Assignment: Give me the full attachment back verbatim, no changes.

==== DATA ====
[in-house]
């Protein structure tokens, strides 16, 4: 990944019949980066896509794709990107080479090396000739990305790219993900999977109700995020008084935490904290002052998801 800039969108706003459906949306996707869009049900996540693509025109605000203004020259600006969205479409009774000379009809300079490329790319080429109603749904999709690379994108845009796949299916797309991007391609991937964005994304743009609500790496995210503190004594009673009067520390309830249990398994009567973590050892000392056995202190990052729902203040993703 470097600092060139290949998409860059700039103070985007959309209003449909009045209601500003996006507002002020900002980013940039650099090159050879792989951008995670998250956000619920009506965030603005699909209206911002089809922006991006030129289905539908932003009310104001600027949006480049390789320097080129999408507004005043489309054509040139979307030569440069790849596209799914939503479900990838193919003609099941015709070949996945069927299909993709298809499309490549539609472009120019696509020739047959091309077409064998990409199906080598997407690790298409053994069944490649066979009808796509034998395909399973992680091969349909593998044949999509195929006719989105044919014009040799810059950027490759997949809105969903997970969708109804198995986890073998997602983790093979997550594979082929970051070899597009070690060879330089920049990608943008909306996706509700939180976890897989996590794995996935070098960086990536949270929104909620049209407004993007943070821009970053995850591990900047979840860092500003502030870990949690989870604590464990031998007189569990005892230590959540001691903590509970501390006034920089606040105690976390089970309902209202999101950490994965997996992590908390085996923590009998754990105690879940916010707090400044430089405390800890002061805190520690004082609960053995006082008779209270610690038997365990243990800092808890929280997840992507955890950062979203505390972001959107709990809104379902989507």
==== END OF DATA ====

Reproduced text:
[in-house]
């Protein structure tokens, strides 16, 4: 990944019949980066896509794709990107080479090396000739990305790219993900999977109700995020008084935490904290002052998801 800039969108706003459906949306996707869009049900996540693509025109605000203004020259600006969205479409009774000379009809300079490329790319080429109603749904999709690379994108845009796949299916797309991007391609991937964005994304743009609500790496995210503190004594009673009067520390309830249990398994009567973590050892000392056995202190990052729902203040993703 470097600092060139290949998409860059700039103070985007959309209003449909009045209601500003996006507002002020900002980013940039650099090159050879792989951008995670998250956000619920009506965030603005699909209206911002089809922006991006030129289905539908932003009310104001600027949006480049390789320097080129999408507004005043489309054509040139979307030569440069790849596209799914939503479900990838193919003609099941015709070949996945069927299909993709298809499309490549539609472009120019696509020739047959091309077409064998990409199906080598997407690790298409053994069944490649066979009808796509034998395909399973992680091969349909593998044949999509195929006719989105044919014009040799810059950027490759997949809105969903997970969708109804198995986890073998997602983790093979997550594979082929970051070899597009070690060879330089920049990608943008909306996706509700939180976890897989996590794995996935070098960086990536949270929104909620049209407004993007943070821009970053995850591990900047979840860092500003502030870990949690989870604590464990031998007189569990005892230590959540001691903590509970501390006034920089606040105690976390089970309902209202999101950490994965997996992590908390085996923590009998754990105690879940916010707090400044430089405390800890002061805190520690004082609960053995006082008779209270610690038997365990243990800092808890929280997840992507955890950062979203505390972001959107709990809104379902989507």